Harvard University scientists have confirmed that a 19th century French treatise in its libraries is bound in human skin, Harvard University said this week, after a bevvy of scientific testing.
Arsene Houssaye's "Des destinees de l'ame" (On the destiny of the soul) is part of the antique book collection of the university's Houghton Library, which specializes in rare and antique works.
Harvard conservators and scientists used several methods to test the origin of the book binding material, using microscopic samples.
Through these tests, they were able to exclude the possibility that the book cover was made from the skin of a goat, a sheep or another animal.
"They are 99 percent confident that the binding is of human origin," said a post on the library's blog, citing senior rare book conservator Alan Puglia.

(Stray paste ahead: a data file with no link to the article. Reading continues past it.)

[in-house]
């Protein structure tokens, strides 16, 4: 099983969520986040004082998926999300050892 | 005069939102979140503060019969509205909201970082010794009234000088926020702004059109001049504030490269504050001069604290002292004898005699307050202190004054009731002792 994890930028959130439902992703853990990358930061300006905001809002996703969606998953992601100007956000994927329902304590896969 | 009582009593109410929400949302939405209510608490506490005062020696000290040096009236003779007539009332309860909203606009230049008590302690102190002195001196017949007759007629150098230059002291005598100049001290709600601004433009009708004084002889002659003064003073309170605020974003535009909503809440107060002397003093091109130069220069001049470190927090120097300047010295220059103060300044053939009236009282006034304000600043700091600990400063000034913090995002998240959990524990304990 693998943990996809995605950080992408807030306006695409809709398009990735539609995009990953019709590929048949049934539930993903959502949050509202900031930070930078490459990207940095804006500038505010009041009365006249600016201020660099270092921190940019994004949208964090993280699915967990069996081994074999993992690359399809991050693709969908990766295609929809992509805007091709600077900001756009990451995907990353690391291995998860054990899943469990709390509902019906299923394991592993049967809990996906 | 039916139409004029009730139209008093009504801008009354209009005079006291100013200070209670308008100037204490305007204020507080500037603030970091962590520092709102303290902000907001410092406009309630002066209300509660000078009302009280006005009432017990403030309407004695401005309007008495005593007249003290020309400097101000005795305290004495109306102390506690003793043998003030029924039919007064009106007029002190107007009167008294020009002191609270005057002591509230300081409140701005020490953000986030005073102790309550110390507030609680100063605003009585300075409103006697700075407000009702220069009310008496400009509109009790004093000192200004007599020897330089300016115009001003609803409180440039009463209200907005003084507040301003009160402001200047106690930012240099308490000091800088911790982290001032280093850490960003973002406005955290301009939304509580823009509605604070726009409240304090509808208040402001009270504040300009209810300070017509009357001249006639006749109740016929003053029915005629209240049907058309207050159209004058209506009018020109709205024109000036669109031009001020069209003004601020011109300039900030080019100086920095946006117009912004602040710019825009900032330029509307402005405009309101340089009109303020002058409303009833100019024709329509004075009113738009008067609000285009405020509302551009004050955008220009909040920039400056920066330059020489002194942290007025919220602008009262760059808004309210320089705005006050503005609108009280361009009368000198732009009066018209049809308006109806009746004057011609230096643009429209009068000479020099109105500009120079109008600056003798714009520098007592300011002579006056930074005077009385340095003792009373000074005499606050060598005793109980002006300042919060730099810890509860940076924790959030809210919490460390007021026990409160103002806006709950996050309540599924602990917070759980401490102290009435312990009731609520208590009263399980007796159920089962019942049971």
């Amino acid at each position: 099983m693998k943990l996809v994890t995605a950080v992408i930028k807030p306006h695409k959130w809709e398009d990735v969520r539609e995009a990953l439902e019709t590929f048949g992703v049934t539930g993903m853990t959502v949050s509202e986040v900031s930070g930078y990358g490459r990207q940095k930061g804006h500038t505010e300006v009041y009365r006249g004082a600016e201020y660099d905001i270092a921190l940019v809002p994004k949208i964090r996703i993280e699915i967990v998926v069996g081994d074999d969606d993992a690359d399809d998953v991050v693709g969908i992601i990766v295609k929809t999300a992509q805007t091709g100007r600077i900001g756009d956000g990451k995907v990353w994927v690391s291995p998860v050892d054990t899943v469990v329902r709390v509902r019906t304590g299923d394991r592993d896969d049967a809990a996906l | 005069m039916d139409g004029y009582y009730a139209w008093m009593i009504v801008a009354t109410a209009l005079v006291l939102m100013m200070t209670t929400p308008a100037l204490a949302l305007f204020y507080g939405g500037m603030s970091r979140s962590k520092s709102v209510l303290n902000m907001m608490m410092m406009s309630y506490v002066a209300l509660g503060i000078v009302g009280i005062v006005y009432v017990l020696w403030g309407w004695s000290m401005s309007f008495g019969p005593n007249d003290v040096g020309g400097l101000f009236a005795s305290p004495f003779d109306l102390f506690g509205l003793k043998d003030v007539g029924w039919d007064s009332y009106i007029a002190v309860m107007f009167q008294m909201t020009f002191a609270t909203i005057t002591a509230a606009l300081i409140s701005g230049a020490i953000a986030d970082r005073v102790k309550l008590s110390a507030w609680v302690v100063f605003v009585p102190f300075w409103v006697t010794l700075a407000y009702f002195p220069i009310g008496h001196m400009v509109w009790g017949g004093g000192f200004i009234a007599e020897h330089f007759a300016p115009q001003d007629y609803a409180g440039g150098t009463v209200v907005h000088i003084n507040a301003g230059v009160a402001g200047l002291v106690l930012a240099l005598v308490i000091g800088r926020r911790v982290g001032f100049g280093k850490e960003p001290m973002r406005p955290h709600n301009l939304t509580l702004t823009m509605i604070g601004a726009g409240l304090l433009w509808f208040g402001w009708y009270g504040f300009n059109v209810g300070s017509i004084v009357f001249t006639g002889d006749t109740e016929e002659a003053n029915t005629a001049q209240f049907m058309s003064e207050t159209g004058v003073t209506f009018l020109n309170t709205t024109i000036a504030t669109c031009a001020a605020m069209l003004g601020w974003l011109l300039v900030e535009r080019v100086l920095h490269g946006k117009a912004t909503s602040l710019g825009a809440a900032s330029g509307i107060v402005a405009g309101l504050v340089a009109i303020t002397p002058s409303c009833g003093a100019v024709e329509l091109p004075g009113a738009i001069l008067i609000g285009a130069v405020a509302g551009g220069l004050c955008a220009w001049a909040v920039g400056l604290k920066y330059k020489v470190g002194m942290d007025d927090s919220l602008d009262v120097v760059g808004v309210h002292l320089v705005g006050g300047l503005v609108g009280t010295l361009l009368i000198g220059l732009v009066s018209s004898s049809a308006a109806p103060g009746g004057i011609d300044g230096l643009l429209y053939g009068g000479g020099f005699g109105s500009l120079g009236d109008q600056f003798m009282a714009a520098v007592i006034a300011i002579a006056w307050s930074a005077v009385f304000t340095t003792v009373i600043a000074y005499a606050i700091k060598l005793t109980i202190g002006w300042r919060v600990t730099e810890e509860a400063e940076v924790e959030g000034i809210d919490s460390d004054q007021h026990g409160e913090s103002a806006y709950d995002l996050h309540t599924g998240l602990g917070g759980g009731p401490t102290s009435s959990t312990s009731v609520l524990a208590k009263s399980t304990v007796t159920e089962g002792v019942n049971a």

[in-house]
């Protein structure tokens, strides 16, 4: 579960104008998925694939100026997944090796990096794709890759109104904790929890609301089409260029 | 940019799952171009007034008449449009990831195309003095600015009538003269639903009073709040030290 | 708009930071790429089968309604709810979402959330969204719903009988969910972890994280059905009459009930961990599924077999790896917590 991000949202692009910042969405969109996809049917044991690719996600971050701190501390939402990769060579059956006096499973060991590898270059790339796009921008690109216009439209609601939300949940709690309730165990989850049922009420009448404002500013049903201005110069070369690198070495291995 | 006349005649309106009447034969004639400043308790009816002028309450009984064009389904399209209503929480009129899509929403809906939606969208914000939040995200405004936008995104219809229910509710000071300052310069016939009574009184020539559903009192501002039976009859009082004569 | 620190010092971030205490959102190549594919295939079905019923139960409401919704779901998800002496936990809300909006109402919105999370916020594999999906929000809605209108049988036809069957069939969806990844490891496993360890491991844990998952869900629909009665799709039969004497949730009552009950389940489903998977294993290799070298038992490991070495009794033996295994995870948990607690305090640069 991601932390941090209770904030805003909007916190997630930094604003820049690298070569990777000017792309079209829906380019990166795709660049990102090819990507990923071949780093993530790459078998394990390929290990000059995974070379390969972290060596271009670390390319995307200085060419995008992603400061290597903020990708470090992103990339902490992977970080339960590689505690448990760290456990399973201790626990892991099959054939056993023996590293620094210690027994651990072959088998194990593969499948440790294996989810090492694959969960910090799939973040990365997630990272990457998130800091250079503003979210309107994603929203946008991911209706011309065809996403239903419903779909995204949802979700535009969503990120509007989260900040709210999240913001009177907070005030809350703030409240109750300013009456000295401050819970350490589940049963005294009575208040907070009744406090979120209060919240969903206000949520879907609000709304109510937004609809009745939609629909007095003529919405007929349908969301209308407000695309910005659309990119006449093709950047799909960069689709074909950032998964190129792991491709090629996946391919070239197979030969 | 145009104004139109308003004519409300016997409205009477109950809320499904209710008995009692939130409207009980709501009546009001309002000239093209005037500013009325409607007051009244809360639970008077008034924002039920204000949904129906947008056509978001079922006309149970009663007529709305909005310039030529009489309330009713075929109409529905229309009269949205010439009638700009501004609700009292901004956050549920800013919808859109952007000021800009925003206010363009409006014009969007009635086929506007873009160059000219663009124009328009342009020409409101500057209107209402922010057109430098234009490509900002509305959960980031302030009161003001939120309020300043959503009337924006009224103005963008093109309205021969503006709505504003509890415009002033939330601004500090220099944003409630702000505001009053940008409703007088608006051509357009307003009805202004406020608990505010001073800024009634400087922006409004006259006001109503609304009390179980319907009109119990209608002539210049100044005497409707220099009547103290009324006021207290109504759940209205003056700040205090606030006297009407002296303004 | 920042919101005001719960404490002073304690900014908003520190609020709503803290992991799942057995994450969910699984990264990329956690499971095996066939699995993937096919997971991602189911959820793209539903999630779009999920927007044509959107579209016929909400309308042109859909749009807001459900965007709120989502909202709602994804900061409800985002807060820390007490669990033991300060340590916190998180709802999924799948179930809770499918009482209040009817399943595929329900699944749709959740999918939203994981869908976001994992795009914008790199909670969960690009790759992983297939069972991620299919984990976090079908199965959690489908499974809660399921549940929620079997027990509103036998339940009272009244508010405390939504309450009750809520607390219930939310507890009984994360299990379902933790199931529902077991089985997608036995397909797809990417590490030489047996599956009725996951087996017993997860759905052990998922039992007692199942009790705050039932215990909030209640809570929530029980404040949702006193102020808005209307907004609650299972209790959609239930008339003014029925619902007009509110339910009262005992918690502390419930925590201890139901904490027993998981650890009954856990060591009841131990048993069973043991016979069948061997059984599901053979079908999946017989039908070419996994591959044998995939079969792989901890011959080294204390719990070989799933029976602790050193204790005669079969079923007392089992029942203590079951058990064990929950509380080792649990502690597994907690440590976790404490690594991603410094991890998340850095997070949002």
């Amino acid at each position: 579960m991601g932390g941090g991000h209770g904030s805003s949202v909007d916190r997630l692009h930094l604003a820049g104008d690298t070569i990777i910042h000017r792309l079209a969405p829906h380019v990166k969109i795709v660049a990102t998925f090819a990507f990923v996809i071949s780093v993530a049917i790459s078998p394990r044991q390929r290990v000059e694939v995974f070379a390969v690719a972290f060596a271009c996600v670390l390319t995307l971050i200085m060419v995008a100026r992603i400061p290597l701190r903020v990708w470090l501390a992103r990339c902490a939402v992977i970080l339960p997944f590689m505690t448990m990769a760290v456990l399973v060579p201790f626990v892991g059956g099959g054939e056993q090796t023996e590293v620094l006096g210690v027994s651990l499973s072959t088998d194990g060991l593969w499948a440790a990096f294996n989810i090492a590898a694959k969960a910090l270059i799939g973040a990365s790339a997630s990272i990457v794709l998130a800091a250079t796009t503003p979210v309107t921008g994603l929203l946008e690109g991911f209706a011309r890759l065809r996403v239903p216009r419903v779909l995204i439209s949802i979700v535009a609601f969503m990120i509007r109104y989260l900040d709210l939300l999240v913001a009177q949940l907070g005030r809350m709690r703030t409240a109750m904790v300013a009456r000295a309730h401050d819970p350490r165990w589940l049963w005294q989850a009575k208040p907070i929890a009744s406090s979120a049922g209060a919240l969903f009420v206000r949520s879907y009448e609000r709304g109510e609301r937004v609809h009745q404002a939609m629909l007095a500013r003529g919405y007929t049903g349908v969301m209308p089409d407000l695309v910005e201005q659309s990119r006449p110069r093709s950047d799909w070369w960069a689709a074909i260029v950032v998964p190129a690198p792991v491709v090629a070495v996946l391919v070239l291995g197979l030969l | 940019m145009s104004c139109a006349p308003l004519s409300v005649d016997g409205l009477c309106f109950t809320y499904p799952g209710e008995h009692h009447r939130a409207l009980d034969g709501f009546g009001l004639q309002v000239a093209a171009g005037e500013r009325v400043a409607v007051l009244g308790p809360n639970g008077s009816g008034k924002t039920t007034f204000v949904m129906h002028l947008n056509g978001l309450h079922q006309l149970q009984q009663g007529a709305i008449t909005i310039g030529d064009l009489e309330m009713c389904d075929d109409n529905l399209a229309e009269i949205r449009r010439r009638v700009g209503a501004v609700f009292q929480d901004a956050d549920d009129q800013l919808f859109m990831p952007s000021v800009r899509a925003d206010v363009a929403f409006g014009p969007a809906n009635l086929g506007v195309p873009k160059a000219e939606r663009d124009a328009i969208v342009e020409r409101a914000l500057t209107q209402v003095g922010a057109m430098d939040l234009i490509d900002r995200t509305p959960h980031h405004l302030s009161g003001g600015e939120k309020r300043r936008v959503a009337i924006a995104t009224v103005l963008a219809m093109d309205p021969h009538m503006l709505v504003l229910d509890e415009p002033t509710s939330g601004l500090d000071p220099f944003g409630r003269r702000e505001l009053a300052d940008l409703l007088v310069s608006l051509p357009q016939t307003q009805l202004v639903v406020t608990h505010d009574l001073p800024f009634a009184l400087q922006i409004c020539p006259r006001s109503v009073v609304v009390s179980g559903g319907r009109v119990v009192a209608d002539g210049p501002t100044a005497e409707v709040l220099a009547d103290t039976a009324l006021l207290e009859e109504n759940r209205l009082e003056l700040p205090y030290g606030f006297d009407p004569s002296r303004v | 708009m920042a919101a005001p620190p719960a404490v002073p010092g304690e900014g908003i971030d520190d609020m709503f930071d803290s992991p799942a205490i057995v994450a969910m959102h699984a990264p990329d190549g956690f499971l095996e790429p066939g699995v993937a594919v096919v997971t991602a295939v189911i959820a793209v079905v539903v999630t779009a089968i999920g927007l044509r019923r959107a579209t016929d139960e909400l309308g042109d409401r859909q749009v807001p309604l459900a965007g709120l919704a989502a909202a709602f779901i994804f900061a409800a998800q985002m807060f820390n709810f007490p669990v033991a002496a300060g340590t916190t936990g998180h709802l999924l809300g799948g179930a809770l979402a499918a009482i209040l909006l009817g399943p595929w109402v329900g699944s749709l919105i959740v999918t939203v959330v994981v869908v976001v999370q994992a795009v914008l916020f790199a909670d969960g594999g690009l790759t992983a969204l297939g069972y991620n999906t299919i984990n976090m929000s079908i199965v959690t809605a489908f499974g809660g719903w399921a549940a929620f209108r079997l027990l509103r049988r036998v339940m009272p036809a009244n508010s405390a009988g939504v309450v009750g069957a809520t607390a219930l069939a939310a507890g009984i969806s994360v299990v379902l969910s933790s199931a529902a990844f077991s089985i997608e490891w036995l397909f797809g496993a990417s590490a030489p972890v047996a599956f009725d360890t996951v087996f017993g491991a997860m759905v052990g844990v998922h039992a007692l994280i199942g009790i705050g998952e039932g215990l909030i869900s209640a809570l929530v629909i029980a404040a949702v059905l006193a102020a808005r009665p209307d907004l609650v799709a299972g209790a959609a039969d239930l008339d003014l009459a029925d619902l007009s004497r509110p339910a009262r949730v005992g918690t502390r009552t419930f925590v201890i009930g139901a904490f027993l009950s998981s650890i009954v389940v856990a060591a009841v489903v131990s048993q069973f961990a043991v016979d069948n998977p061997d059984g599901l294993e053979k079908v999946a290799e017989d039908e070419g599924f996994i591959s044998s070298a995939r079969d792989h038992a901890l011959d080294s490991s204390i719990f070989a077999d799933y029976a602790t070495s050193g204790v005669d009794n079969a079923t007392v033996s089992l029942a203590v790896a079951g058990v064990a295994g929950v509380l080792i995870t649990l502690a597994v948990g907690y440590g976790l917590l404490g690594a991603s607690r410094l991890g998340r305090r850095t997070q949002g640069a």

The conclusions confirm the veracity of a handwritten note in French found in the book, which said the book was bound "in human skin parchment."
"By looking carefully, you easily distinguish the pores of the skin," added the note, written by a doctor who was a friend of Houssaye, who lived 1815-1896.
"A book about the human soul deserved to have a human covering," explained the doctor, Ludovic Bouland.
Bouland said the skin was taken from the back of a woman who suffered from mental illness and had died of a heart attack.
The doctor said he had another book bound in human skin in his personal collection that was tanned with sumac.
Harvard said that "Des destinees de l'ame" was the only book in its collection bound in human flesh.
However, the practice, called anthropodermic bibliopegy, was once somewhat common, the university said.
"There are many accounts of similar occurrences in the 19th century, in which the bodies of executed criminals were donated to science, and the skins given to tanners and bookbinders," the library's blog entry said.
Two other books thought to be bound in human skin, from Harvard's law library and its medical library, were also analyzed, but the tests revealed the binding was sheepskin.